The Little-Known History of Mesa, Arizona
Mesa is a city in Maricopa County, Arizona, which is located in the state’s south-central region. The word “tabletop” or “tableland” is derived from Spanish. It is a community that knows no limits, with endless opportunities for new discoveries, professional sports, wild west adventures, and farm to table cuisine. From city to country, mountain peak to desert floor, arts and culture to wildlife and nightlife, every guest has unrivaled access to one of the country’s most diverse visitor offerings.
Mesa is the country’s most populous suburban city, the third-largest city in Arizona after Phoenix and Tucson, the 35th-largest city in the United States, and the largest city that is not a county seat. According to the Census Bureau, the city has a population of 518,012 inhabitants, making it larger than Minneapolis, St. Louis, or Miami.
The place has a complicated and interesting past. Mesa has seen it all, from its ancient beginnings to today’s thriving business and residential culture. The Hohokams were the first prehistoric people to live in Mesa, and they lived in the valley for over 1,500 years. They were canal builders and farmers who lived in large families of up to 500 people. They are best known for building an extensive network of irrigation canals. The prehistoric Hohokam canals were remarkable feats of engineering and labor. The hand dug scheme irrigated 110,000 acres and was the world’s largest prehistoric irrigation system. The place is home to a number of higher education institutions, including Arizona State University’s Polytechnic campus. Phoenix-Mesa Gateway Airport, which is located in the city’s southeastern corner, is the largest relief airport in the Phoenix region.
The small town that began as a “station on the track” grew and thrived over time. Except for the 1920s, the city’s population doubled every decade, and it quickly outgrew its initial one-square-mile limit. The people of Mesa have not always had an enjoyable time. The city has seen epidemics, two major depressions, and two World Wars send its sons and daughters off to fight. Extreme weather, floods, and drought have all put the citizens of the country to the test.
Arizona’s climate is so fragile that it is, in many respects, more polluted than New York City or Los Angeles. Its romantic image as a wild desert and a place of old-fashioned close-to-the-earth simplicity belies the fact that the state’s economy shifted from pastoral to industrial and technological long before it was pastoral or agrarian after the 1860s. It is well known for its waterless tracts of desert, but, thanks to many large man-made lakes, it has many more miles of shoreline than its reputation might suggest.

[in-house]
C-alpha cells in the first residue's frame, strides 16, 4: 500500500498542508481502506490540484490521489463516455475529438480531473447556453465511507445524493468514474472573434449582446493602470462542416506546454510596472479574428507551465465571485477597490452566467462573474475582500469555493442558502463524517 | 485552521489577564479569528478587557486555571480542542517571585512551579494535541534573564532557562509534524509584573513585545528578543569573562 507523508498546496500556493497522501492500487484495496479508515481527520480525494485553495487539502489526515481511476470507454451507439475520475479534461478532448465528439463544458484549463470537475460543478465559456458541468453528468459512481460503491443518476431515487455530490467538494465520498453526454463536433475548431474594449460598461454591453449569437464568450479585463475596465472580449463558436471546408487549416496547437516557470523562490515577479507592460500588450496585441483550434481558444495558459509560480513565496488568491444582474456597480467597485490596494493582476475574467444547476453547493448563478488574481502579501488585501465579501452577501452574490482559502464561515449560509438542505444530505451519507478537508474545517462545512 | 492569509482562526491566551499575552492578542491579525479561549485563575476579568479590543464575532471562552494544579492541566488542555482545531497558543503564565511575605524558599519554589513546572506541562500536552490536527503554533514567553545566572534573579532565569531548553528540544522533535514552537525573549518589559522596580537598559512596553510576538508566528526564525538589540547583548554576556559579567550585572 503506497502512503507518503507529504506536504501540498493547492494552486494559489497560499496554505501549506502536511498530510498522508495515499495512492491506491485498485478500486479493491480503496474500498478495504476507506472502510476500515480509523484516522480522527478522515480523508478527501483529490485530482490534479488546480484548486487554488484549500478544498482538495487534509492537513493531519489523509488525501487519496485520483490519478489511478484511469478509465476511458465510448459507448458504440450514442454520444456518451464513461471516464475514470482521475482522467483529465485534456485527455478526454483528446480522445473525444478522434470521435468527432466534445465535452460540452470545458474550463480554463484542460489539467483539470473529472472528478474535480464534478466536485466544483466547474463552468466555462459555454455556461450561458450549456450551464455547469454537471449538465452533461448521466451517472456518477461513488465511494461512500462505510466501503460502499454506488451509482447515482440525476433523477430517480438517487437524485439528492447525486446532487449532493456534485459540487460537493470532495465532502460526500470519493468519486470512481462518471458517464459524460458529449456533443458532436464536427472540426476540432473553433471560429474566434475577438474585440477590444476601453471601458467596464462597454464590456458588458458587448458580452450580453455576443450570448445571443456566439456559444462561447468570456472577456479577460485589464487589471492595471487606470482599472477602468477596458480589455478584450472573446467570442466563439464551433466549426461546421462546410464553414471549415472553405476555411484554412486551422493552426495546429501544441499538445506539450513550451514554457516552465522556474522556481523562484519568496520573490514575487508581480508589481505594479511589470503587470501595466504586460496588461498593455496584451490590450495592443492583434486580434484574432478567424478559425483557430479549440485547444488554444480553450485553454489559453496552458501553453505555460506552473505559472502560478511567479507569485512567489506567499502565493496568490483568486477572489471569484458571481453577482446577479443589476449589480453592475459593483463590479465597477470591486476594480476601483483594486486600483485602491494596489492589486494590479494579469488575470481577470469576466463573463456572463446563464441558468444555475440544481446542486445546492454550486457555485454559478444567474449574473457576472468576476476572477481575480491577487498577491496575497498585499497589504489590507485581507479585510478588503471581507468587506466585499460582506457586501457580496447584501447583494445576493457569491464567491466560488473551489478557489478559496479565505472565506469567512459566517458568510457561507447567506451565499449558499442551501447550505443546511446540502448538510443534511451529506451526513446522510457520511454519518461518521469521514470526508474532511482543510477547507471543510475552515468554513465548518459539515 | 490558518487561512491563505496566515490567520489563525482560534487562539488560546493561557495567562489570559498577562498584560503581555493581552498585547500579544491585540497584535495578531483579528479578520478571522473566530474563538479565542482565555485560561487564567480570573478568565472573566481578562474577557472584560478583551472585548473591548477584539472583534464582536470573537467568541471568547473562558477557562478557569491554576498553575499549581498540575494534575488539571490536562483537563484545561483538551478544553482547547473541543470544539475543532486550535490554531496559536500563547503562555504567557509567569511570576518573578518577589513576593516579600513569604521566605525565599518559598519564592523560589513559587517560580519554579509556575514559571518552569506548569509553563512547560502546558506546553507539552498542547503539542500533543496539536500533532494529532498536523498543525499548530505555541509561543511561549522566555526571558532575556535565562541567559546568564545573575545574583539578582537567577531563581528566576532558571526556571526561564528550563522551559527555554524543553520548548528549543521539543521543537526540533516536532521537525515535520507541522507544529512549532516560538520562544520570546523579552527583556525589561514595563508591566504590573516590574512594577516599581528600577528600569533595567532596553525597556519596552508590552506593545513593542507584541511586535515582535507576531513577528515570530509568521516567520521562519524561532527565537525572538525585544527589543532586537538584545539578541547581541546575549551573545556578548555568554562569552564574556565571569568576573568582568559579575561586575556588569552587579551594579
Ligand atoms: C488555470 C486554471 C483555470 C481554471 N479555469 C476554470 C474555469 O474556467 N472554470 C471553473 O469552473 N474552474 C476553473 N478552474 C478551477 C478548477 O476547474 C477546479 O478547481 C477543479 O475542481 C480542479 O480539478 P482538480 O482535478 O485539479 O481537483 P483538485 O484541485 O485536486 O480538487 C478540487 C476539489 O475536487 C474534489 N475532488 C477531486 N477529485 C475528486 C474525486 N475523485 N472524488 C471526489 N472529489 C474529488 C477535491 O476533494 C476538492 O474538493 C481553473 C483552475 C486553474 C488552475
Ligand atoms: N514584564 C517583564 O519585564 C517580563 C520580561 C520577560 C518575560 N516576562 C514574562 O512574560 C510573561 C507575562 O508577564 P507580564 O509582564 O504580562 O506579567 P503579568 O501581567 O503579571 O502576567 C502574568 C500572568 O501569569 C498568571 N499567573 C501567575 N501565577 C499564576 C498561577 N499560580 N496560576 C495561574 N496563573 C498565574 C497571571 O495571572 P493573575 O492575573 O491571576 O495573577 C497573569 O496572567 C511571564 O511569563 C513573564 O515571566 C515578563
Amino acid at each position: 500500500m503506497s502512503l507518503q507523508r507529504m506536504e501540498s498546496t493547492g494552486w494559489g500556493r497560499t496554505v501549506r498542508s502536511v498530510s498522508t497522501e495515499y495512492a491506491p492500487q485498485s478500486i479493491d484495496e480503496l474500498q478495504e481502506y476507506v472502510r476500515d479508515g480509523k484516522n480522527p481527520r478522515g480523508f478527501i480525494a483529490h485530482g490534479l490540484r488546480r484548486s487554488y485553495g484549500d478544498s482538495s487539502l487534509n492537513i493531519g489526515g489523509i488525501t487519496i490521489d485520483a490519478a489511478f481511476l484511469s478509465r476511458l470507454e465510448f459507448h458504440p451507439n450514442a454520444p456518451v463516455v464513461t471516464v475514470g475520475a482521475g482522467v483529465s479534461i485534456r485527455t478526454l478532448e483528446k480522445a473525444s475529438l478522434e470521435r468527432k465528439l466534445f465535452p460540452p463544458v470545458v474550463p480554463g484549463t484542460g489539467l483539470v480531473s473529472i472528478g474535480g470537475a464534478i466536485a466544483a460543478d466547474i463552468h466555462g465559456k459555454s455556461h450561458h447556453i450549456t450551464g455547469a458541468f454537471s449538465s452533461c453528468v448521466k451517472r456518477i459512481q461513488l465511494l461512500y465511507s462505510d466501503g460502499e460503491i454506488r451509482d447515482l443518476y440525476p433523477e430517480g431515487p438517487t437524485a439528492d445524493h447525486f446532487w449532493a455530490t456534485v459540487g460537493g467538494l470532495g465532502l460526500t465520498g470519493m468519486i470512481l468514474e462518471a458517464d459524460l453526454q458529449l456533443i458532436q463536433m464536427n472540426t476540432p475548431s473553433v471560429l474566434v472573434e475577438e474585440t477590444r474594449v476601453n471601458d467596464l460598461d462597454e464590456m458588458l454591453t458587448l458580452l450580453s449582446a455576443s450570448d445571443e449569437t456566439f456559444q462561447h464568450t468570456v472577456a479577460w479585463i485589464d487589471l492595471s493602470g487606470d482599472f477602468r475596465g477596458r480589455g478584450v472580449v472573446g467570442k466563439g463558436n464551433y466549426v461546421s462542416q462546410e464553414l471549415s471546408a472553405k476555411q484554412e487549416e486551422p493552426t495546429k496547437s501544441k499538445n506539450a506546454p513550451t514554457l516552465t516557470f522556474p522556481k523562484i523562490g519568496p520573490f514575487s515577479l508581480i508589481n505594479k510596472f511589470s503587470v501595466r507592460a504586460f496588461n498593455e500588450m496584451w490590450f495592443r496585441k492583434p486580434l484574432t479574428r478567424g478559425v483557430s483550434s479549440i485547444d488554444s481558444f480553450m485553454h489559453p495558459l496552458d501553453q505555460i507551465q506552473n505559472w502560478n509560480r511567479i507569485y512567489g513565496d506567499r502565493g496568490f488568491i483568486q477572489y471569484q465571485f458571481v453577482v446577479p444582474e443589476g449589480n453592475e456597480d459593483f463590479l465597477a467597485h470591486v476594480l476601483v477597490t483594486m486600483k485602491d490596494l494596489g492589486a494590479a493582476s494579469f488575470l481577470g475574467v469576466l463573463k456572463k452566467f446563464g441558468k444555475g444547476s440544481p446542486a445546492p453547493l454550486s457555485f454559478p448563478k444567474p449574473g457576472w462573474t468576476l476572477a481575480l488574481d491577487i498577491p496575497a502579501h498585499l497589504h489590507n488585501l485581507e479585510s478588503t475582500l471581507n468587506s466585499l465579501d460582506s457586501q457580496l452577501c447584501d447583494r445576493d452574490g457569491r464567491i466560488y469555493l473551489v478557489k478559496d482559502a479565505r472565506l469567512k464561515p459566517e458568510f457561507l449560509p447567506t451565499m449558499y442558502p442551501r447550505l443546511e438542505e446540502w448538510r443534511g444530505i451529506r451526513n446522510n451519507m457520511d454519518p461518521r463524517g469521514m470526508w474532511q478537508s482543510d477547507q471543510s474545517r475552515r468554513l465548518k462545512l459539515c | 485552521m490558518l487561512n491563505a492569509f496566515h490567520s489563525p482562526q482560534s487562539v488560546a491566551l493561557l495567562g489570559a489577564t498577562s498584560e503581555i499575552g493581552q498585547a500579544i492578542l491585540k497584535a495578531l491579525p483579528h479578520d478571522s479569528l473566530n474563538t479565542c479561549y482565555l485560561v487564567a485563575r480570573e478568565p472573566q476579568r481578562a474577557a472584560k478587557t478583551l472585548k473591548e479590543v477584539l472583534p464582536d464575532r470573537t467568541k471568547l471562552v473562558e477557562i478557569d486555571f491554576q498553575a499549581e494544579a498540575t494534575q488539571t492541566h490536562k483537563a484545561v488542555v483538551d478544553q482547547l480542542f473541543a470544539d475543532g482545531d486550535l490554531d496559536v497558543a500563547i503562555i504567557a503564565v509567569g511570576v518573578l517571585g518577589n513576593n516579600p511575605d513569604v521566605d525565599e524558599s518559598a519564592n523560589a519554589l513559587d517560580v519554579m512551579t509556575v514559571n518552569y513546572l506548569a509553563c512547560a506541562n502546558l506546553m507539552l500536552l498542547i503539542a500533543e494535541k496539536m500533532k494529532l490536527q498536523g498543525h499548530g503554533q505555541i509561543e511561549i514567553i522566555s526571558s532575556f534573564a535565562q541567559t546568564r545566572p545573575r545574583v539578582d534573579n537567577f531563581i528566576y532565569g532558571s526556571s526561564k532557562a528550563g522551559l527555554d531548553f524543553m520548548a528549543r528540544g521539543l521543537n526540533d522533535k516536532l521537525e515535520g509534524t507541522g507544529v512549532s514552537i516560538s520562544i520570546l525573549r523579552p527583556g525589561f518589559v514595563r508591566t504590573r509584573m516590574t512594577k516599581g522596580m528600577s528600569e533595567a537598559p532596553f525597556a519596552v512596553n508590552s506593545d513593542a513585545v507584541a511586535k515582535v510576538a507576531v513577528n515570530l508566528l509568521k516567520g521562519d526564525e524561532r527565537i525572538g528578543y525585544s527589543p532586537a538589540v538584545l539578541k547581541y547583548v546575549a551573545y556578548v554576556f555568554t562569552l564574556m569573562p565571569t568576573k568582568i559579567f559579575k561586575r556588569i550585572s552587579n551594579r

The place is now a vibrant desert village surrounded by smaller neighboring towns on all sides. Phoenix is the only other city larger than Mesa in Central Arizona. It has a population of over 500,000 people, making it America’s 35th largest city. Mesa has drawn many educational institutions from around the country to develop college facilities in Mesa, in addition to having the country’s largest community college. With numerous museums and the Mesa Arts Center, the city is also a pioneer in creating a vibrant cultural economy. Mesa will undoubtedly continue to grow and establish its own identity in the Salt River Valley for many years to come.
Mesa, Arizona is blessed to be the home of so many amazing landmarks. Here’s a short list of our favorites:
- Mesa Arts Center
- Schnepf Farms
- i.d.e.a. Museum
- Vertuccio Farms
- Mesa Contemporary Arts Museum
- Queen Creek Olive Mill
- Mesa Amphitheatre
- Horseshoe Park & Equestrian Centre
- The Rose Garden At MCC
All of these wonderful landmarks are located just a short distance from our location at 1630 South Stapley Drive, Suite 212 in Mesa, Arizona! Stop by for a visit anytime!
By Azwatchdog – Own work, CC BY 2.5, https://commons.wikimedia.org/w/index.php?curid=5816262